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Full flap landing rquired

Posted: Wed Jun 26, 2019 9:45 pm
by rotorspeed
So I hadn't flown in 7 mos and started some commercial training today in the 172. After doing a 20° flap landing on some circuits I was told by my instructor that now transport or the examiners want all landings to be done full flap. This is in the lower mainland BC. What gives

Re: Full flap landing rquired

Posted: Wed Jun 26, 2019 10:03 pm
by kevind
I almost always land with full flaps...172 and 182 the only time i don't is when there is a strong gust differential

Re: Full flap landing rquired

Posted: Wed Jun 26, 2019 10:05 pm
by rotorspeed
When I flew in the 90s at yvr we always landed 0 flap unless short field. I guess things change

Re: Full flap landing rquired

Posted: Thu Jun 27, 2019 2:06 am
by Aviatard
rotorspeed wrote:
Wed Jun 26, 2019 9:45 pm
I was told by my instructor that now transport or the examiners want all landings to be done full flap. This is in the lower mainland BC. What gives
TP 13723 Flight Test Guide:
Changes in this edition:
Ex 18 – landings are expected to be with a full-flap configuration unless in strong crosswind or gusty wind conditions.

That's what.

Re: Full flap landing rquired

Posted: Thu Jun 27, 2019 2:07 am
by Aviatard
rotorspeed wrote:
Wed Jun 26, 2019 10:05 pm
we always landed 0 flap unless short field
Why?

Re: Full flap landing rquired

Posted: Thu Jun 27, 2019 4:45 am
by PilotDAR
Ex 18 – landings are expected to be with a full-flap configuration unless in strong crosswind or gusty wind conditions.
Excellent, hopefully all the time, not just for Ex 18. Unless there is a good reason not to, every landing I fly is full flap, as doing so is generally an element of the type design. I will occasionally practice a zero flap landing just in case of flap failure.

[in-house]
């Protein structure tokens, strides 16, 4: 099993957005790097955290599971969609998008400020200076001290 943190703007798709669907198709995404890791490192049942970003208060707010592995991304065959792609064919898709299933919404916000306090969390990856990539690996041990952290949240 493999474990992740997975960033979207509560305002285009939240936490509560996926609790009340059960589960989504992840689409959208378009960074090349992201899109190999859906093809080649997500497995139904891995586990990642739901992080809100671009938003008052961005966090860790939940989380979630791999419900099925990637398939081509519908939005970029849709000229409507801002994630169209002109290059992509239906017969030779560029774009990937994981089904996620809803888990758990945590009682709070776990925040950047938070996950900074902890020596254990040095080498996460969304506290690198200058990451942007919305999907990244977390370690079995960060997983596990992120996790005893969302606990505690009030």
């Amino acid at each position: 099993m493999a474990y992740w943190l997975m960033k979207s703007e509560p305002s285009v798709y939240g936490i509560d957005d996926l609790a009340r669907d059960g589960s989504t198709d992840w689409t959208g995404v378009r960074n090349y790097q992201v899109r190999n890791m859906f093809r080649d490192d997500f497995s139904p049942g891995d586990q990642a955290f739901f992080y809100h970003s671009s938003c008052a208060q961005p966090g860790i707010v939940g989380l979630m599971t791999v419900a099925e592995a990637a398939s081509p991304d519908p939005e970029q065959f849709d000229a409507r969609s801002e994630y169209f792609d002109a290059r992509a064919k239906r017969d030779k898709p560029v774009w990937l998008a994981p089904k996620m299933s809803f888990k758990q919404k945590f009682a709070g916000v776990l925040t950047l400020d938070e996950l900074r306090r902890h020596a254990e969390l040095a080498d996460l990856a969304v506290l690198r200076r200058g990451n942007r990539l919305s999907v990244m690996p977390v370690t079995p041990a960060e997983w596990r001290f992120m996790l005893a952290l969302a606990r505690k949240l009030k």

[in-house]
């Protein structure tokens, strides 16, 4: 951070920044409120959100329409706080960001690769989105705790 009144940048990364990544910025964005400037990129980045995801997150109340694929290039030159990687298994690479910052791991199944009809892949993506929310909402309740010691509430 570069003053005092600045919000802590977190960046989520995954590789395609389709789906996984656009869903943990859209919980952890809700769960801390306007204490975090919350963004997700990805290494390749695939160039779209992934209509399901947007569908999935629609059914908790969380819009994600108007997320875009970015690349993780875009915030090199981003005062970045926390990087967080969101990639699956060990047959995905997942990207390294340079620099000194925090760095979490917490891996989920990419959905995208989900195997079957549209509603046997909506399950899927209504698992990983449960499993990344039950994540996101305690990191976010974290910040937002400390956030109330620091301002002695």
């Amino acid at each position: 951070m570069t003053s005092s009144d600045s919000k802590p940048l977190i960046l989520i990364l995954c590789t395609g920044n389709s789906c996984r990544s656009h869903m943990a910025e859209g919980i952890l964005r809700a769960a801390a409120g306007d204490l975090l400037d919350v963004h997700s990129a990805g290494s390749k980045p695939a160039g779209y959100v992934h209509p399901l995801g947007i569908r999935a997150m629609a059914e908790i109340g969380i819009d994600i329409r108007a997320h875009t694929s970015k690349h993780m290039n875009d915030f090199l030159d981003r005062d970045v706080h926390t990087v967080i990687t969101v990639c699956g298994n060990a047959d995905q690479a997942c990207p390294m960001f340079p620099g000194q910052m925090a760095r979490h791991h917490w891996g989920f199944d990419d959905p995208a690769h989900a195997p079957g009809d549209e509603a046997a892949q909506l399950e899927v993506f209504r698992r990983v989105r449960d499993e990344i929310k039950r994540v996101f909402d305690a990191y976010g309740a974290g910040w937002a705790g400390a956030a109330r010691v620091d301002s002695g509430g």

Re: Full flap landing rquired

Posted: Thu Jun 27, 2019 6:13 am
by Posthumane
One airplane I trained in had flap setting of Take off, Landing, and Full, where the full flap configuration was not intended for normal landings and was only used in either short field or off airport situation. I would hope that the examiner would take things like that into account when deciding what flap setting he/she wants to see.

Re: Full flap landing rquired

Posted: Thu Jun 27, 2019 7:35 am
by photofly
PilotDAR wrote:
Thu Jun 27, 2019 4:45 am
Ex 18 – landings are expected to be with a full-flap configuration unless in strong crosswind or gusty wind conditions.
Excellent, hopefully all the time, not just for Ex 18. Unless there is a good reason not to, every landing I fly is full flap, as doing so is generally an element of the type design. I will occasionally practice a zero flap landing just in case of flap failure.
I most respectfully disagree, and believe the matter should be left to the discretion and preference of the pilot, where the manufacturer allows.

For example landing a Cessna 172 with 20° flap makes it considerably easier to protect the nose gear, and full flap (40°) provides no benefit in respect of reducing airspeed during landing, or extra controllability. A late go-around is considerably easier (and therefore safer) with 20° of flap compared to 40°. I have an up-rated 182 where a full power full-flap go-around from an in-trim landing condition produces enough nose-up pitch to require heavy force with both arms to control. I don't see the safety benefit in this.

The POH also makes it clear that the aircraft can be landed safely and with manufacturer's approval with any flap setting, and there is no entry in Section 2 ("limitations") of the POH to restrict the pilot's discretion.

Late model 172 aircraft have the flap extension limited to 30°, as far as I know to support a gross weight increase by reducing drag during a "full flap" go-around. I don't see any reason not to permit extending this same benefit of improved go-around performance to older model 172 airplanes, at the pilot’s option.